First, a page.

In The News is a roundup of stories from The Canadian Press designed to kickstart your day. Here is what's on the radar of our editors for the morning of May 16 ...
What we are watching in Canada ...
Dozens of experts advising the government on adapting to climate change say Canada's new adaptation strategy must move faster.
They say the government must shore up infrastructure against the threats of extreme weather and help Canadians recover from natural disasters faster.
The number of natural disasters hitting Canada has climbed from about 30 per decade in the 1960s to more than 100 a decade now.
Canada is again facing a summer with higher than average risks from forest fires and floods across much of the country.
The Liberals are promising an adaptation strategy by the end of the year to make the country's health system, economy and built environment more resilient to extreme weather.
Environment Minister Steven Guilbeault later today will launch the second and last development phase in making that strategy.
The first phase saw five expert panels submit advice to the minister and all say a lot needs to be done before the end of this decade.
Also this ...
A new study offers a closer look at possible factors that may lead to some hospitalized COVID-19 patients being readmitted within a month of discharge.
At roughly nine per cent, researchers say the readmission rate is similar to other ailments, but socio-economic factors and sex seem to play a bigger role in predicting who declines further after leaving hospital.
Research published Monday in the Canadian Medical Association Journal looked at more than 46 thousand adults hospitalized for COVID-19 in Alberta and Ontario during the first part of the pandemic.
About 18 per cent died in hospital between January 2020 and October 2021, which was higher than the norm for other respiratory tract infections.
Among those sent home, about nine per cent returned to hospital within 30 days of leaving, while two per cent died.
Co-author Dr. Finlay McAlister of the University of Alberta says returning patients tended to be male, older, and have multiple comorbidities and previous hospital visits and admissions.
He says a scoring system used by hospitals to predict readmission was more accurate when it included a patient's sex and socio-economic background.
What we are watching in the U.S. ...
LAGUNA WOODS, Calif. _ A man opened fire during a lunch reception at a Southern California church on Sunday, killing one person and wounding five senior citizens before being stopped and hog-tied by parishioners in what a sheriff's official called an act of "exceptional heroism and bravery.''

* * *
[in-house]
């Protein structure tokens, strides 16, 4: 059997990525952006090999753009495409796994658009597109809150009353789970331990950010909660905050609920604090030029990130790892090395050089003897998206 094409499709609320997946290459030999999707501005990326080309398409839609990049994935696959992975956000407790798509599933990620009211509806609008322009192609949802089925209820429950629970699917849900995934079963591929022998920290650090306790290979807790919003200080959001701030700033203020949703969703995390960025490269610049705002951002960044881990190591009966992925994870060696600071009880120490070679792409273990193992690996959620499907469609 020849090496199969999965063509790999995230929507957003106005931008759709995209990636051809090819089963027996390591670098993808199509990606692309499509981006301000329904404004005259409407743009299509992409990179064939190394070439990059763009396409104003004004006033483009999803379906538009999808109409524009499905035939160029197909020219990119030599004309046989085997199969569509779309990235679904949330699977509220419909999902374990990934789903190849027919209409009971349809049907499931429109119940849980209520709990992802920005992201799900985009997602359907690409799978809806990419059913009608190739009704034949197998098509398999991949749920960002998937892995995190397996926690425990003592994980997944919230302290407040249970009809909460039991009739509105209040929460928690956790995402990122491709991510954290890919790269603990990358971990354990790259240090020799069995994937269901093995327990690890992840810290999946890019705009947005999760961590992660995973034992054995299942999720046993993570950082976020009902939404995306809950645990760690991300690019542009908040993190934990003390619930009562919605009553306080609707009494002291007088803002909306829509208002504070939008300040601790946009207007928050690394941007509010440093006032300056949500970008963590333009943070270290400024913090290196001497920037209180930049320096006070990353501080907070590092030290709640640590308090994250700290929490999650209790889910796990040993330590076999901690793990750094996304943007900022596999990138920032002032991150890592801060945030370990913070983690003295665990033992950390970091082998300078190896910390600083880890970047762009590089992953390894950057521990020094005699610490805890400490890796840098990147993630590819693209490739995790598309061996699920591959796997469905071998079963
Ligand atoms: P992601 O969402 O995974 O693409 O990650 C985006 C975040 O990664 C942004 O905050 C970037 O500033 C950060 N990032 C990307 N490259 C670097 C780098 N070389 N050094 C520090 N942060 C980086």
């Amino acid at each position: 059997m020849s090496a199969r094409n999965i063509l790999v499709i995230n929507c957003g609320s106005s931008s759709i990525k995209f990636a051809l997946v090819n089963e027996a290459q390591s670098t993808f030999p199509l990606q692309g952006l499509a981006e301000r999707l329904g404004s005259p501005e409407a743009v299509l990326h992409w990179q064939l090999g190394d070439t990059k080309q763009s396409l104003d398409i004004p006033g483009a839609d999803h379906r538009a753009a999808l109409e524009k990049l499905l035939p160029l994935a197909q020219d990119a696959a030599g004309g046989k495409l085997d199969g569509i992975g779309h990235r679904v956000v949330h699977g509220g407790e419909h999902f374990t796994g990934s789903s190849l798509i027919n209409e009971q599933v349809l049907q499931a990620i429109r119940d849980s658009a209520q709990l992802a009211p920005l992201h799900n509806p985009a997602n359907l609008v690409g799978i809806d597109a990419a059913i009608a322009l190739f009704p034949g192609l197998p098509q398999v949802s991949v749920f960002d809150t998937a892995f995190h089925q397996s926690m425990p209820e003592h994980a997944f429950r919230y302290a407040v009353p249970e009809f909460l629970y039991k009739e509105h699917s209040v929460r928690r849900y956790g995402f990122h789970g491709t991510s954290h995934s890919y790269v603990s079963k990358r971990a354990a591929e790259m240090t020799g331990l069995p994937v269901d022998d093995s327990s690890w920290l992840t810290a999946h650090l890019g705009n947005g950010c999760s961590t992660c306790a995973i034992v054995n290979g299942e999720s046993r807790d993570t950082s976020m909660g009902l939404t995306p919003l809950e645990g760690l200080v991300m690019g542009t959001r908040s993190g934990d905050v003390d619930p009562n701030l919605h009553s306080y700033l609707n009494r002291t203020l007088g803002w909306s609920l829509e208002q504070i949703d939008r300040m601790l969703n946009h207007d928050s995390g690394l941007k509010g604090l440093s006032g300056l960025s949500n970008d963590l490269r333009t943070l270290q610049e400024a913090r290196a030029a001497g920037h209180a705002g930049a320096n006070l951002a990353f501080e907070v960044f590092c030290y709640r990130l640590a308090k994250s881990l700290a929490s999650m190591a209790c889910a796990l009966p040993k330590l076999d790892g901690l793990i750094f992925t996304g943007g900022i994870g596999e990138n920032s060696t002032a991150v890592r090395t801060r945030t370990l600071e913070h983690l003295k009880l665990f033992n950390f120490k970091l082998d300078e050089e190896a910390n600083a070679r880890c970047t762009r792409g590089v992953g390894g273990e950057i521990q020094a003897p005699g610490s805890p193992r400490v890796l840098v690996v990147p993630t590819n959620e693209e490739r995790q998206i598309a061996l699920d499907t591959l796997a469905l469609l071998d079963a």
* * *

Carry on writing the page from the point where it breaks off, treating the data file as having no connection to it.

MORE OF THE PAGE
Four of the five people wounded suffered critical gunshot injuries during the violence at Geneva Presbyterian Church in the city of Laguna Woods, Orange County Sheriff's Department officials said.
The suspect in the shooting, an Asian man in his 60s, was in custody and deputies recovered two handguns at the scene, Undersheriff Jeff Hallock said. A motive for the shooting wasn't immediately known but investigators don't believe the gunman lives in the community.
The majority of those inside the church at the time were believed to be of Taiwanese descent, said Carrie Braun, a sheriff's spokesperson.
Between 30 and 40 members of the Irvine Taiwanese Presbyterian Church were gathered for lunch after a morning church service at Geneva when gunfire erupted shortly before 1:30 p.m., officials said. When deputies arrived, parishioners had the gunman hog-tied and in custody.
"That group of churchgoers displayed what we believe is exceptional heroism and bravery in intervening to stop the suspect. They undoubtedly prevented additional injuries and fatalities,'' Hallock said. "I think it's safe to say that had people not intervened, it could have been much worse.''
The wounded victims were four Asian men, who were 66, 75, 82 and 92 years old, and an 86-year-old Asian woman, the sheriff's department said. Authorities originally said only four of the five surviving victims had been shot. Information about the person who was killed was not immediately released.
The shooting came a day after an 18-year-old man shot and killed 10 people at a supermarket in Buffalo, New York.
What we are watching in the rest of the world ...
KYIV, Ukraine _ With its military bogged down in a grinding conflict in eastern Ukraine, Russia also lost diplomatic ground over the weekend as two more European nations moved closer to joining NATO.